Surely there are mechanisms in place to address this issue, however on the one hand the Peer Challenge Team identify a lack of development approvals, and then they suggest that the Development Committee members should not be granting approvals against officer advice. Housing Delivery numbers would be even lower in that case!

“we see an important opportunity for the wider political leadership and opposition party to develop a coherent long-term growth vision for Castle Point. This needs to contain a stronger narrative around the benefits of growth for residents,”

“Current delivery against target is only at 48 per cent and Castle Point is the joint 10th worst council out of the 343 other councils in England on this measure. Previous housing targets were in the region of 250-280 dwellings per year with delivery in the area of only 100-150 dwellings a year. The Local Housing Needs requirement raises the target to 370 dwellings per year while the non-approved Local Plan aimed for 350 dwellings per year.”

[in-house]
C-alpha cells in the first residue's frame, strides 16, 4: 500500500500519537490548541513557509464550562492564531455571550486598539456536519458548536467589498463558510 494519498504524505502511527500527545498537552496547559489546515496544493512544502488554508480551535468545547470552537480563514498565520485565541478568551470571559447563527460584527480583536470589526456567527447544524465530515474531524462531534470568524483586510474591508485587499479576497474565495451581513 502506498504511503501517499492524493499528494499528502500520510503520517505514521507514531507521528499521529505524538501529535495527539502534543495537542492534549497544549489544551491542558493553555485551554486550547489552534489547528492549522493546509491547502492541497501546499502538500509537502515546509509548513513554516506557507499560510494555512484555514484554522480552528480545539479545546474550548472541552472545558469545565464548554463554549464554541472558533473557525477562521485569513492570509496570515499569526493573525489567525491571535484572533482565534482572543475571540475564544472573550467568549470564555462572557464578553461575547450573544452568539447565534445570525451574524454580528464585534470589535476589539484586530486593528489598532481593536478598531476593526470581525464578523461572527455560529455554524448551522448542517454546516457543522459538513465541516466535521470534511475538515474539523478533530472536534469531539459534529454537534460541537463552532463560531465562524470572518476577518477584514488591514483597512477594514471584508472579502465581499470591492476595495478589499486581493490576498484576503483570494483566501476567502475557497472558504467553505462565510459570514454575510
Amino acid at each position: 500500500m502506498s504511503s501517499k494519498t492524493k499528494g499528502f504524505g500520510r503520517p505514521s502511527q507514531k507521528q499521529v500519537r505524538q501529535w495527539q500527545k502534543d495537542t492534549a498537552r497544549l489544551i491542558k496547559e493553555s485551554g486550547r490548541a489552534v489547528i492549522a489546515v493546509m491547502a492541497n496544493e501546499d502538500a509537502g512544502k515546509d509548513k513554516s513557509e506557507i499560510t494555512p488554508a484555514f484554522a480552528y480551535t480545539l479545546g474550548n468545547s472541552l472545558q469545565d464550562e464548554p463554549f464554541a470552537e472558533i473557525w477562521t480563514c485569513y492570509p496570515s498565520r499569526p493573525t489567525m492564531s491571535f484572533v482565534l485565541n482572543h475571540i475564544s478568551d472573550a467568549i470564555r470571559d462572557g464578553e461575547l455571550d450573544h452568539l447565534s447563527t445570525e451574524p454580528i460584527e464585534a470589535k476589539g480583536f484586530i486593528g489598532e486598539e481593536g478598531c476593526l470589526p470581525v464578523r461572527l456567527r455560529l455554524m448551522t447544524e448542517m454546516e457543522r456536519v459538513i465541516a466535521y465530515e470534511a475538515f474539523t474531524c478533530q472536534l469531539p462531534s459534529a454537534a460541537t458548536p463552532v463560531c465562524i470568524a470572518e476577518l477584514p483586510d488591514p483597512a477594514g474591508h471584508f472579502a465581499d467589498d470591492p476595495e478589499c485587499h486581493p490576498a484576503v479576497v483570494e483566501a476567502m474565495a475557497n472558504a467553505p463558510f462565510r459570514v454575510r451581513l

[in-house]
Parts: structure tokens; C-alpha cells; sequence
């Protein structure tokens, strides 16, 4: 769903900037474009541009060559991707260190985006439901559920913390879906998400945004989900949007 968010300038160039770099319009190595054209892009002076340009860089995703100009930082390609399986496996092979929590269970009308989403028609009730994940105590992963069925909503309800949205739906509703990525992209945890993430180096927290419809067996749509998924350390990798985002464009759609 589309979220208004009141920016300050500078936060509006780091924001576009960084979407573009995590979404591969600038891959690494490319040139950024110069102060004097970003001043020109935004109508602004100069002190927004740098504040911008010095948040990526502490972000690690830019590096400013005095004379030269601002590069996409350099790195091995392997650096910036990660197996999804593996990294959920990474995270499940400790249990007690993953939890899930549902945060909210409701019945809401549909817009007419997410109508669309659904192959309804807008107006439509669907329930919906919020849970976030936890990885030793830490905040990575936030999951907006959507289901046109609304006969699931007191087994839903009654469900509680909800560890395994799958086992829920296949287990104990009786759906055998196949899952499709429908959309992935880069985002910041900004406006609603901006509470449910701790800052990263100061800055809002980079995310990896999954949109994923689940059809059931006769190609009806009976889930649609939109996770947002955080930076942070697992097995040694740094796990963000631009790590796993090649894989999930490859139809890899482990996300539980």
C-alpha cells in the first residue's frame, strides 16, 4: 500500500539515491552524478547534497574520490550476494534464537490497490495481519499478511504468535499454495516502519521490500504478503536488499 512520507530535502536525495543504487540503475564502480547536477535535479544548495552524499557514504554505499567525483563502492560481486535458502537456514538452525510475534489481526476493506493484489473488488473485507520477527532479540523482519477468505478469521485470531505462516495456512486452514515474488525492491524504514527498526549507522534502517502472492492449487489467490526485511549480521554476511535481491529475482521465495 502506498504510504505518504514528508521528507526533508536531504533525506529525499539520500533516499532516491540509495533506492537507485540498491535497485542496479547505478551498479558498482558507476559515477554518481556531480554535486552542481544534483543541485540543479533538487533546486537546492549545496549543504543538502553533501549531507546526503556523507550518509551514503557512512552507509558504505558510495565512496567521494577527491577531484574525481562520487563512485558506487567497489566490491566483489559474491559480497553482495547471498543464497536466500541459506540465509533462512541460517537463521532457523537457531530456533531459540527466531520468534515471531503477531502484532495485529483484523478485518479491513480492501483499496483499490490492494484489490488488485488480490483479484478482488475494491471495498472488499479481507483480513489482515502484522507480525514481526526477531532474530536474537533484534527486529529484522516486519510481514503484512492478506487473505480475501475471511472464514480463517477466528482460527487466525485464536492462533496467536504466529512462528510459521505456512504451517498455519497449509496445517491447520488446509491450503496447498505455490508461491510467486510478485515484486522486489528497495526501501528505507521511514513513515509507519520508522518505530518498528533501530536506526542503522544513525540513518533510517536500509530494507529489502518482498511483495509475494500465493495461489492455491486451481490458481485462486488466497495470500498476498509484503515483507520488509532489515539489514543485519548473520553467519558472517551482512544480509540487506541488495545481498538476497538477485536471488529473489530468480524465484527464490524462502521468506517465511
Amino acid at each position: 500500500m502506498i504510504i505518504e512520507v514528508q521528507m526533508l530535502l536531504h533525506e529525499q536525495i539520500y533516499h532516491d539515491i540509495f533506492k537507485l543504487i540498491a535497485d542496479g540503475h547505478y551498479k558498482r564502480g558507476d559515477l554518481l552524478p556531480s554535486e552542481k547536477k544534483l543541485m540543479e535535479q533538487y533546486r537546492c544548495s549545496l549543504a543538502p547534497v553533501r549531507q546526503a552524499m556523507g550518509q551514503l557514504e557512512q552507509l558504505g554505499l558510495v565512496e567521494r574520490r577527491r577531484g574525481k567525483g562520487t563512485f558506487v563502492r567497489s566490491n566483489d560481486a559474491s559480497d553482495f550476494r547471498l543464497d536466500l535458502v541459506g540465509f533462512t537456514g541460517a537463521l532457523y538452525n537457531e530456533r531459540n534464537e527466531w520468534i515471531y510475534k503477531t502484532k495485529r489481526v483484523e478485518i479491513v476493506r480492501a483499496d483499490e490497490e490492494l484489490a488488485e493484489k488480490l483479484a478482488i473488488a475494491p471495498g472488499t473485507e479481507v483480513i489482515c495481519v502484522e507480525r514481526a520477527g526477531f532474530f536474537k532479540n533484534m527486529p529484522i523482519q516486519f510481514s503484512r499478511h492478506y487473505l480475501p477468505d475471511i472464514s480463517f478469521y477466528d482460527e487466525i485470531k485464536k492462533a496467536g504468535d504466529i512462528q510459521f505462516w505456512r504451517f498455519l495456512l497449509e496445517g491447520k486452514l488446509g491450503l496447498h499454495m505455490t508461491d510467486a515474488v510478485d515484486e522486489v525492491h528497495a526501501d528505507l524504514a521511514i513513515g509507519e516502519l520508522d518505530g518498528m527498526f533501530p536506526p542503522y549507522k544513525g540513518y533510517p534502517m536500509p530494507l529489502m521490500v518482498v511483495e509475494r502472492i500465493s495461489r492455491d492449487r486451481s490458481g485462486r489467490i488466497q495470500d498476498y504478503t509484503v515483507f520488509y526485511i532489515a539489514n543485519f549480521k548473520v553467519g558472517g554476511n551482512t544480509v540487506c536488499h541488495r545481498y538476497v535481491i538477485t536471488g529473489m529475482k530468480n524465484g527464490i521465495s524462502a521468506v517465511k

It truly does appear that Castle Point council and Residents, will one way or another, have Development, Housing Numbers and its Delivery foisted upon Us!

Government have claimed it is for local authorities to decide their own Housing Need and Delivery, well this Local Government Association inquisition of Development Committee and Council members, albeit self imposed by CPBC heads, have done a grand job of suggesting that Westminster, the civil service and Developers retain the whip hand!

Once again we wonder whether this “challenging,” Planning Improvement Peer Challenge, will be disclosed ahead of the next Council meeting to consider the Local Plan 2019?

Of course we must bear in mind that this “challenging” report is the opinion of invited outsiders, indeed included in the text appears a series of questions raised by CPBC themselves. An invite to condemn, to which, no doubt, CPBC members will most likely disagree and rightfully have their own opinions.